Breaking codes

The Beeb has an informative article on how hard it is to break the 128-bit encryption in common use by a lot of current software. It explains the basics of private-public key pairs without sounding too technical as well as describing other popular methods of breaking security.

Although I’ve played with brute-force tools myself, I’ve found them to be inefficient and time-consuming at best, especially when dealing with key pairs, so they’re right about it being almost impossible. Other methods, such as social engineering, seem to be much more effective.

Another common reason for breaches is poor security policies or not taking the policies seriously. Recently, a certain friend of mine (you know who you are :-)) emailed his private ssh key to his webmail address so he could use it from anywhere. This off course, makes the whole point of private keys moot since nothing is safe if sent unencrypted through email. It sent alarm bells ringing in my head and I made him generate a new key.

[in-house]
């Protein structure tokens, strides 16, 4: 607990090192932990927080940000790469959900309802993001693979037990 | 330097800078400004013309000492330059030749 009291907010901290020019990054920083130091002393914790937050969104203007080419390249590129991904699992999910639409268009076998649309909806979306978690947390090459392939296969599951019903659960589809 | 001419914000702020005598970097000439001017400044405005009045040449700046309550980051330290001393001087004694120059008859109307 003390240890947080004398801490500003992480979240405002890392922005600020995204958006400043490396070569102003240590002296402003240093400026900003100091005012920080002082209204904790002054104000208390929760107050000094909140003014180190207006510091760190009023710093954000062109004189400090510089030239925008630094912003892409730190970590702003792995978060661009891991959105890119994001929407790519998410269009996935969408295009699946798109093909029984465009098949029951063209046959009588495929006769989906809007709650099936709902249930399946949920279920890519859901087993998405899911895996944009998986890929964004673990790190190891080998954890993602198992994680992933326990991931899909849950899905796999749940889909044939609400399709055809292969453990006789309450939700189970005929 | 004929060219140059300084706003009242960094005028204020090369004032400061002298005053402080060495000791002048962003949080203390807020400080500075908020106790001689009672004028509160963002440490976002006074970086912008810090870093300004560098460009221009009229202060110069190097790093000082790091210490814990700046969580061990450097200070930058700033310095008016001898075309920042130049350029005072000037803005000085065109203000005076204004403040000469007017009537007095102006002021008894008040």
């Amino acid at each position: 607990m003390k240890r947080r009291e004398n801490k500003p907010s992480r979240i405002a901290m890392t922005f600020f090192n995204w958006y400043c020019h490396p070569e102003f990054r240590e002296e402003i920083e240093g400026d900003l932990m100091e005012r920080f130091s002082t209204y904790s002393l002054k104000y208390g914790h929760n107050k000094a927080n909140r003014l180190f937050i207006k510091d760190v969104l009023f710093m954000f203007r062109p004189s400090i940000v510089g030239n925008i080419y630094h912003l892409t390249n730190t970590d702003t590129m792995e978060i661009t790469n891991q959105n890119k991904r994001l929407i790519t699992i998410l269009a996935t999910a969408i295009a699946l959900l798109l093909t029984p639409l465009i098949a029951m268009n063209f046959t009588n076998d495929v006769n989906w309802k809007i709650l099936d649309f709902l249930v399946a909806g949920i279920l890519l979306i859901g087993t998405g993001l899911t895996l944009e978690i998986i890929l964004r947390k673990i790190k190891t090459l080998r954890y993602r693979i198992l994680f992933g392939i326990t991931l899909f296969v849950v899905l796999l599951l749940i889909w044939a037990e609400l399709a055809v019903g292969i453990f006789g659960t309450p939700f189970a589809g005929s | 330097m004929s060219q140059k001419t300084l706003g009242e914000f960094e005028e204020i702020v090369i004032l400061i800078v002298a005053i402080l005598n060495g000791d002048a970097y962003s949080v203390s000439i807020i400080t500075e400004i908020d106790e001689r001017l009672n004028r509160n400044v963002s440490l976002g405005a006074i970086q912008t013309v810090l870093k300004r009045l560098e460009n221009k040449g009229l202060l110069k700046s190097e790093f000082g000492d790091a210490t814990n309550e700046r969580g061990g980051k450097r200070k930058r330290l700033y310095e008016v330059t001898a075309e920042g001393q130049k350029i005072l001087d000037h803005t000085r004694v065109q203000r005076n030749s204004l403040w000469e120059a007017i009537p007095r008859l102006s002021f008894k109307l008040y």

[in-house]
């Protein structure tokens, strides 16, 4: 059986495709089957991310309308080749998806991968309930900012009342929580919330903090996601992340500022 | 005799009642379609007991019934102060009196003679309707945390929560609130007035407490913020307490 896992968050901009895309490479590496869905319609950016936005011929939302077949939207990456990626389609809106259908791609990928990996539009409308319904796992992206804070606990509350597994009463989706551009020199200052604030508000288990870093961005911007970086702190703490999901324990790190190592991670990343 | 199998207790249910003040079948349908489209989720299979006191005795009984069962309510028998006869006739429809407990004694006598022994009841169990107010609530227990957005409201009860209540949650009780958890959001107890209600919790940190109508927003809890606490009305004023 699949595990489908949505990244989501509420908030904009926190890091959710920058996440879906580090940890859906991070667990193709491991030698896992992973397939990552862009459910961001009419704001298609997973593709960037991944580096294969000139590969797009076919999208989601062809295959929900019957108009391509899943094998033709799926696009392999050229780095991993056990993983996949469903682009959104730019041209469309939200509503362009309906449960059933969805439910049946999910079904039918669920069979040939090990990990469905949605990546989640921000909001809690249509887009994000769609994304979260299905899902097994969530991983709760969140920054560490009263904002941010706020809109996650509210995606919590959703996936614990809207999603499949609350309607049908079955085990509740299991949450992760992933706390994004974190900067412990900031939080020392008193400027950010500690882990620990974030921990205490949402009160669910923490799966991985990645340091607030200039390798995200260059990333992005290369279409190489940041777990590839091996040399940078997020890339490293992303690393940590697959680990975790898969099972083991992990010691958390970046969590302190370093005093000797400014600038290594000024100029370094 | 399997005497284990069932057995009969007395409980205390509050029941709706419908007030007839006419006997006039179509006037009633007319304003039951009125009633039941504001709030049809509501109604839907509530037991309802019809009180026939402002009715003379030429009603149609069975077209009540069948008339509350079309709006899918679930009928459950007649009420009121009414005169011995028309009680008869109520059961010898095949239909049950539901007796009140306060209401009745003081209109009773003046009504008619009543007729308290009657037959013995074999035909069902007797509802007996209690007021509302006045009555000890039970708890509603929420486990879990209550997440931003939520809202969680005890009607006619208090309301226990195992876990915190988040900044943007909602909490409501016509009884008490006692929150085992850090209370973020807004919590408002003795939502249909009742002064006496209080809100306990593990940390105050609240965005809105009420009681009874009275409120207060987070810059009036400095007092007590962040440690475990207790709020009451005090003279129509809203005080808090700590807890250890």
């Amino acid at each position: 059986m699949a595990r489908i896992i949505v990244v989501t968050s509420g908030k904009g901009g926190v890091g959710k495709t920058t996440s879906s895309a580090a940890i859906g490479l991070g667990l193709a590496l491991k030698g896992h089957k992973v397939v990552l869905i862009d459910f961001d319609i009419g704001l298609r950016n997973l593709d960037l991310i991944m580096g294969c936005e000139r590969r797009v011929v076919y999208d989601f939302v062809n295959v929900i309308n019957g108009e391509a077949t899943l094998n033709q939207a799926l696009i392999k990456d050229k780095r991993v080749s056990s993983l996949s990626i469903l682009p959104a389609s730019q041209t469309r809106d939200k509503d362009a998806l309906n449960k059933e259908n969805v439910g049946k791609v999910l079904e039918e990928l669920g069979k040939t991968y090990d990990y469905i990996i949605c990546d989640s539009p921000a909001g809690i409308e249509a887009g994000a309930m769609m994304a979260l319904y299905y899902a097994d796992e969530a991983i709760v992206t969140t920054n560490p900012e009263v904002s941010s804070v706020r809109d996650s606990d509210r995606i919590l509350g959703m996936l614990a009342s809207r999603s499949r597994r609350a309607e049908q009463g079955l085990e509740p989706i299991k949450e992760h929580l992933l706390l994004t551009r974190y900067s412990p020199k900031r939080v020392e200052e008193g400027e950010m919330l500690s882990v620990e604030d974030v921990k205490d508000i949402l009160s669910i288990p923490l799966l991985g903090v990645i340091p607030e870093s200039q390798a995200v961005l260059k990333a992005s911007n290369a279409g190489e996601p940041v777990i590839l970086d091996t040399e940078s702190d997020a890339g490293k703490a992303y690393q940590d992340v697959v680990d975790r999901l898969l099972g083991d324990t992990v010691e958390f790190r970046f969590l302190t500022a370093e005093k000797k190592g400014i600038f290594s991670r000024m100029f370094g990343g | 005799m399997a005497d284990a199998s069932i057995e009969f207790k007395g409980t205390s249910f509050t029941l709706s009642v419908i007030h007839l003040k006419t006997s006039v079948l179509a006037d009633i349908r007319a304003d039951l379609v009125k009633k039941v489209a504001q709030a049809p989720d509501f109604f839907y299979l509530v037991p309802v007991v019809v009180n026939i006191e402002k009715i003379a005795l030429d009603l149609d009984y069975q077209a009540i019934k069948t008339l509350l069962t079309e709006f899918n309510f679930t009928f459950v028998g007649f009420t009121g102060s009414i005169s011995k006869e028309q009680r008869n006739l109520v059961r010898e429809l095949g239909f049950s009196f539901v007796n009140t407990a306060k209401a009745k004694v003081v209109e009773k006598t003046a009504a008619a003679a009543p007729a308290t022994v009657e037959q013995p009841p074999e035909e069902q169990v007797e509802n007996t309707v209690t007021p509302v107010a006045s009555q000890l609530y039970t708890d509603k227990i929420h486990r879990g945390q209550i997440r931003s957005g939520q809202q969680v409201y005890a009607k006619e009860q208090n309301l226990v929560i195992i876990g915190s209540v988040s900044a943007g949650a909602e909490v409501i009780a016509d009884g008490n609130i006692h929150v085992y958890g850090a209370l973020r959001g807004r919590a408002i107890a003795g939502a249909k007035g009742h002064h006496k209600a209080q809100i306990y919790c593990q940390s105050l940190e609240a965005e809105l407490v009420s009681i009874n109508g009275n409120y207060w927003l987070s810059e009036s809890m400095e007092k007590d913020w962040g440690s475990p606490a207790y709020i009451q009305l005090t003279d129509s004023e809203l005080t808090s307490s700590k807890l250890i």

2 thoughts on “Breaking codes

  1. I think that unless your friend skipped the password step in ssh-keygen or chose a very weak passphrase, there isn’t much to worry about. openssh crypts the private key with 3DES.

  2. That’s correct, but breaking a password (and I’m sure his wasn’t that strong, if he had any) is many magnitudes easier than breaking the encryption itself.

    Keeping your private key private is one of the most basic things you should do.

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